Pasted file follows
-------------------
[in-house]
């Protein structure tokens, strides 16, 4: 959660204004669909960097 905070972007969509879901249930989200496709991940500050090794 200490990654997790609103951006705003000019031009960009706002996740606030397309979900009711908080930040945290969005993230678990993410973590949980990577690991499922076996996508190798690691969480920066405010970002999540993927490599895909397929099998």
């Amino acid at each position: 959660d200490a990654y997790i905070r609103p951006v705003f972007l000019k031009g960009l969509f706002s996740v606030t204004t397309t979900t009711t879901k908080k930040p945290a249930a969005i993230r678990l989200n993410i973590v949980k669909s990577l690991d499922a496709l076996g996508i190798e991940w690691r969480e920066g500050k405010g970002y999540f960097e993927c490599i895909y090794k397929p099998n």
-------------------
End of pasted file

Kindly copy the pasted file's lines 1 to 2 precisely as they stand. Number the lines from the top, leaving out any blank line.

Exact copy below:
[in-house]
């Protein structure tokens, strides 16, 4: 959660204004669909960097 905070972007969509879901249930989200496709991940500050090794 200490990654997790609103951006705003000019031009960009706002996740606030397309979900009711908080930040945290969005993230678990993410973590949980990577690991499922076996996508190798690691969480920066405010970002999540993927490599895909397929099998």